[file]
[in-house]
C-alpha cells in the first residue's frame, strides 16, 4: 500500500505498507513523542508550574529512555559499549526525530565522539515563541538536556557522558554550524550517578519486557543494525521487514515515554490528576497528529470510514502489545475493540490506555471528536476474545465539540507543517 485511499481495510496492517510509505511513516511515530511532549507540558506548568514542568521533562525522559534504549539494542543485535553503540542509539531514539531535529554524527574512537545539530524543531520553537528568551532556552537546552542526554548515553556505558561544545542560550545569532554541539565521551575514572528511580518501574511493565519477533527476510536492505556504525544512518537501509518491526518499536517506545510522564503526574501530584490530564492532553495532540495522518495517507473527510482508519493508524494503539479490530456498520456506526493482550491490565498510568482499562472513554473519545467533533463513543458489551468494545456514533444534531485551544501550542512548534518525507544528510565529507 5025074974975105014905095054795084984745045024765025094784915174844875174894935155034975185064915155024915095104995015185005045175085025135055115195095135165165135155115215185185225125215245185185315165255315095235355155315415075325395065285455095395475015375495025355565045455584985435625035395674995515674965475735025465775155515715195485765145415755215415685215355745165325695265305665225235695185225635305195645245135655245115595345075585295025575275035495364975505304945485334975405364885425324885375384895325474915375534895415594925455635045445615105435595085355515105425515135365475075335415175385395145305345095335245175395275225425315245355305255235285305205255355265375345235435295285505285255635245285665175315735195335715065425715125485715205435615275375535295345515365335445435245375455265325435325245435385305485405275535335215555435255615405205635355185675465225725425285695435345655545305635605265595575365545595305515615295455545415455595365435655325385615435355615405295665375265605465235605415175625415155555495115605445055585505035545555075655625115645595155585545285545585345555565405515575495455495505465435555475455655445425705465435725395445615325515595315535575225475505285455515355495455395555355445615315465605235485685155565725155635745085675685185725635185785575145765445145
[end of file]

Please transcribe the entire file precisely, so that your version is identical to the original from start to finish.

[in-house]
C-alpha cells in the first residue's frame, strides 16, 4: 500500500505498507513523542508550574529512555559499549526525530565522539515563541538536556557522558554550524550517578519486557543494525521487514515515554490528576497528529470510514502489545475493540490506555471528536476474545465539540507543517 485511499481495510496492517510509505511513516511515530511532549507540558506548568514542568521533562525522559534504549539494542543485535553503540542509539531514539531535529554524527574512537545539530524543531520553537528568551532556552537546552542526554548515553556505558561544545542560550545569532554541539565521551575514572528511580518501574511493565519477533527476510536492505556504525544512518537501509518491526518499536517506545510522564503526574501530584490530564492532553495532540495522518495517507473527510482508519493508524494503539479490530456498520456506526493482550491490565498510568482499562472513554473519545467533533463513543458489551468494545456514533444534531485551544501550542512548534518525507544528510565529507 5025074974975105014905095054795084984745045024765025094784915174844875174894935155034975185064915155024915095104995015185005045175085025135055115195095135165165135155115215185185225125215245185185315165255315095235355155315415075325395065285455095395475015375495025355565045455584985435625035395674995515674965475735025465775155515715195485765145415755215415685215355745165325695265305665225235695185225635305195645245135655245115595345075585295025575275035495364975505304945485334975405364885425324885375384895325474915375534895415594925455635045445615105435595085355515105425515135365475075335415175385395145305345095335245175395275225425315245355305255235285305205255355265375345235435295285505285255635245285665175315735195335715065425715125485715205435615275375535295345515365335445435245375455265325435325245435385305485405275535335215555435255615405205635355185675465225725425285695435345655545305635605265595575365545595305515615295455545415455595365435655325385615435355615405295665375265605465235605415175625415155555495115605445055585505035545555075655625115645595155585545285545585345555565405515575495455495505465435555475455655445425705465435725395445615325515595315535575225475505285455515355495455395555355445615315465605235485685155565725155635745085675685185725635185785575145765445145